To ski Andermatt this season is to be in on the start of one of the most remarkable transformations in the world of winter sports.
The opening of a new gondola system has united two resorts, Andermatt and Sedrun, two Swiss cantons and two cultures. It has created the largest linked ski area in central Switzerland – and I’ve been among the first to ski the now fully-joined Ski Arena Andermatt-Sedrun.
It has been an aim for many years to link Andermatt, in the canton of Uri, and Sedrun, in Graubunden. Until now the two villages were joined just by mountain railway – or by a ski touring excursion on skins.
But astonishingly the union by lifts has all come to fruition because of a love affair between an Egyptian billionaire and the ancient village of Andermatt.
At the beginning of this century the village, despite having some excellent ski slopes, had fallen sadly behind other resorts in lift network and infrastructure. In short, it was going nowhere.
Samih Sawiris decided to take on the task of turning this charming and beautiful community into a major skiing destination, as well as an all-year round mountain resort. With his Swiss-based firm he has given heavy financial backing to the project.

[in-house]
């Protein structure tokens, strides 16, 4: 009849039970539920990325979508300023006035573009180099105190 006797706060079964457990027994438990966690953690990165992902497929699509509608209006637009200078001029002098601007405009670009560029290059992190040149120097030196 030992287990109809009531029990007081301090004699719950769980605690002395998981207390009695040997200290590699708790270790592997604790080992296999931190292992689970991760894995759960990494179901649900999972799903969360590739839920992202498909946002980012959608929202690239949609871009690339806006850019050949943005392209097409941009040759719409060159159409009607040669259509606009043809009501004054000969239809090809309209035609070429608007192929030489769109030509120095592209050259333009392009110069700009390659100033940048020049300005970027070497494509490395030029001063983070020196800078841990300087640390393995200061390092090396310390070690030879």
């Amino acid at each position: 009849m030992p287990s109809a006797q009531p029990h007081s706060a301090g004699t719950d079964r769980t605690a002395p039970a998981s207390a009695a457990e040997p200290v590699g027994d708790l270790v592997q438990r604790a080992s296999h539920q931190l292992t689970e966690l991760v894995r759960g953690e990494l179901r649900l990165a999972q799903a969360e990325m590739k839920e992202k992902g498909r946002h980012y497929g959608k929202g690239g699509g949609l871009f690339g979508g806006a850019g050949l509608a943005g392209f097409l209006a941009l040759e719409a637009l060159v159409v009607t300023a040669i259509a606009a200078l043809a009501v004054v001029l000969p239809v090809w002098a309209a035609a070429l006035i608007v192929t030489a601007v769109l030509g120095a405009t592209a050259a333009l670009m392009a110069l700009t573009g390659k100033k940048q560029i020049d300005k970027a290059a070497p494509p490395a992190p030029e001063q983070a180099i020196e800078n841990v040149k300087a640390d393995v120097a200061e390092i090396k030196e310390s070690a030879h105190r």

At least £100million has been spent on new lifts and upgrading the ski area – but that was just the start because the redevelopment of Andermatt as a whole is said to have cost more than a billion pounds!
By the time the ambitious building project has been completed the village will have virtually doubled in size to keep pace with the skiing upgrade.
New ski-lifts were gradually installed as the link across the pass separating the two villages was put in place. And in Andermatt, the hugely impressive Hotel Chedi, setting new standards in Alpine hotels, was opened as Mr Sawiris’s vision started to become reality.
As well as the final piece in the skiing link, this season has seen the opening of the Piazza Gottardo, the central square of a new car-free holiday village on the far side of the railway station from the old village. I’ve been staying at the just-completed Radisson Blu Reussen, right on the Piazza.
More hotels are to follow, with shops, restaurants and private chalets – with no restrictions on purchase by foreigners, in case you’re interested.
Mr Sawiris embarked on this spectacular mission just before the financial crash of a decade ago. He admits he ‘wouldn’t have had the guts’ to do it if he’d known it was about to happen – ‘so I was lucky,’ he said.
He told me: ‘It’s now a highlight of the Swiss wintersports offering. It has something for everybody, for experienced skiers and freeriders as well as families and those who like to take their skiing easy.’
He added: ‘The good thing is, even if you’ve skied from Andermatt to Sedrun, you can still take the apres-ski train back if you’re too tired to do it on skis.’
Ah yes, the apres-ski train! Imagine a packed ski resort base area bar, happy skiers and boarders dancing to Euro-pop blaring loud – but in this case rocking along in a cog railway carriage through high-altitude ski terrain.
In the interests of research I thought I should try it after skiing to Sedrun. And I discovered there can be no more surreal way to end a ski day on these spectacular slopes.